May is Volcano Awareness Month in Washington State. This Sunday, May 18, will mark 34 years since the deadly explosion of Mount St. Helens. The eruption produced a blast that, traveling at the speed of sound, mowed down thousands of acres of forest and showered hot ash and gases across the landscape. Fifty-seven people died, including two people who were watching the eruption some 25 miles away from the mountain.
Helping us to prepare for the next time one of the state’s five active volcanoes threatens to erupt is the Washington Emergency Management Division with some helpful reminders. DNR and its Division of Geology and Earth Resources help map, monitor and educate the public, government agencies, and others about volcanoes and other geologic hazards in our state.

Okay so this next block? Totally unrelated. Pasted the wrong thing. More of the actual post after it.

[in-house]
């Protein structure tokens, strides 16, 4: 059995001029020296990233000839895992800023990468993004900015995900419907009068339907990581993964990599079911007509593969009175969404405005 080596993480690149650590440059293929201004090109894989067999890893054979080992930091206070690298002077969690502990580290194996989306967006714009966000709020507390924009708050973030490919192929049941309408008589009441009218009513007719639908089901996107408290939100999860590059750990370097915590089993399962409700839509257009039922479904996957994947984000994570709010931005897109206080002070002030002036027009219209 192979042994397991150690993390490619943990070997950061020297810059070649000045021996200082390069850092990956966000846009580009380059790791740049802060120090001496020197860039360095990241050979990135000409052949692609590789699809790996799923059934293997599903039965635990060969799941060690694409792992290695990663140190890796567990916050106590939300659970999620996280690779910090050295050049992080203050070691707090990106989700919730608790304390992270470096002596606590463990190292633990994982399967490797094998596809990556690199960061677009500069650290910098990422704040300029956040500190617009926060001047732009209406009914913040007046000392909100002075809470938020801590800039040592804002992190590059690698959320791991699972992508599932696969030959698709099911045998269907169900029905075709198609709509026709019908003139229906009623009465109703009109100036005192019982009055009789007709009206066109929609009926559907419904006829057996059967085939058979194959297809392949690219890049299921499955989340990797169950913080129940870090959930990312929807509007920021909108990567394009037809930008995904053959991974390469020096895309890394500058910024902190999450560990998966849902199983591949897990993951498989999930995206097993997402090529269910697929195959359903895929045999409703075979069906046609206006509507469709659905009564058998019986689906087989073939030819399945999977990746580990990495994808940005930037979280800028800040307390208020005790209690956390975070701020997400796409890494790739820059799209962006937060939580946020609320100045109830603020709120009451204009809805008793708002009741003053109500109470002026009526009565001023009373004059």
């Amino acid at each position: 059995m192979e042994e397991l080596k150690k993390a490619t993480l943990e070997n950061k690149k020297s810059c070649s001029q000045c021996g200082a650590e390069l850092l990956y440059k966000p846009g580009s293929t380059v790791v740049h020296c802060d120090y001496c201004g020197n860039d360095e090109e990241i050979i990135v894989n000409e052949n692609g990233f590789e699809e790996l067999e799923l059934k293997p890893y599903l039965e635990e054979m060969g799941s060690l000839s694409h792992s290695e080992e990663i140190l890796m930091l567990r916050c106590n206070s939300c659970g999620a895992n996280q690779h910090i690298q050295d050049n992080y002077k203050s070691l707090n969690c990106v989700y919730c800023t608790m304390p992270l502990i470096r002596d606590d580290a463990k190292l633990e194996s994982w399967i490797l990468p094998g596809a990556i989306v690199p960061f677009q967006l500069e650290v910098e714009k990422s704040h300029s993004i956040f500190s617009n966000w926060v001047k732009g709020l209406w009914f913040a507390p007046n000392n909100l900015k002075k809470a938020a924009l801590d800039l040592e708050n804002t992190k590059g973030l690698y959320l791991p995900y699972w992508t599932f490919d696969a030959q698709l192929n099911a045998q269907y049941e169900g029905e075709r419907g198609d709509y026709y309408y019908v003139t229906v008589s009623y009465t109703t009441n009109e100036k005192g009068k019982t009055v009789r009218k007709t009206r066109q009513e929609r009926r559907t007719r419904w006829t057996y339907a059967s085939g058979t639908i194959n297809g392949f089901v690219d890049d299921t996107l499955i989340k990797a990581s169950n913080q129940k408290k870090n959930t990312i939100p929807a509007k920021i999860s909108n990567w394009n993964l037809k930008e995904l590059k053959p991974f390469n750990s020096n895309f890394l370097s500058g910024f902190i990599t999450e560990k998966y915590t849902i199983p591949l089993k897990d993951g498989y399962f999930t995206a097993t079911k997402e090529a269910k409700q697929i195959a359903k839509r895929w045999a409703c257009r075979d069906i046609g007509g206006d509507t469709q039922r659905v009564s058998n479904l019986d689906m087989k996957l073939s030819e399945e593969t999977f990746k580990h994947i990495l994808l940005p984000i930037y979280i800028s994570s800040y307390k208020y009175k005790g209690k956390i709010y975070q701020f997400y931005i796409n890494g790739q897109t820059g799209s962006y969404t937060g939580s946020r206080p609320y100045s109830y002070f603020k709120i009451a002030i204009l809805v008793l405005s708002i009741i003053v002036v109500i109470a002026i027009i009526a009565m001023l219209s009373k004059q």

Visit the website of the U.S. Geological Survey to view an informative, illustrated paper about Mount St. Helens and what the mountain has been up to since 1980. Throughout the week, we will look at what’s known about Mount St. Helens and the four other active volcanoes in our state: Mount Baker, Glacier Peak, Mount Rainier and Mount Adams. And we should not forget Mount Hood, just over the border in Oregon, which is considered the most potentially hazardous of the five active or potentially active volcanoes in Oregon.
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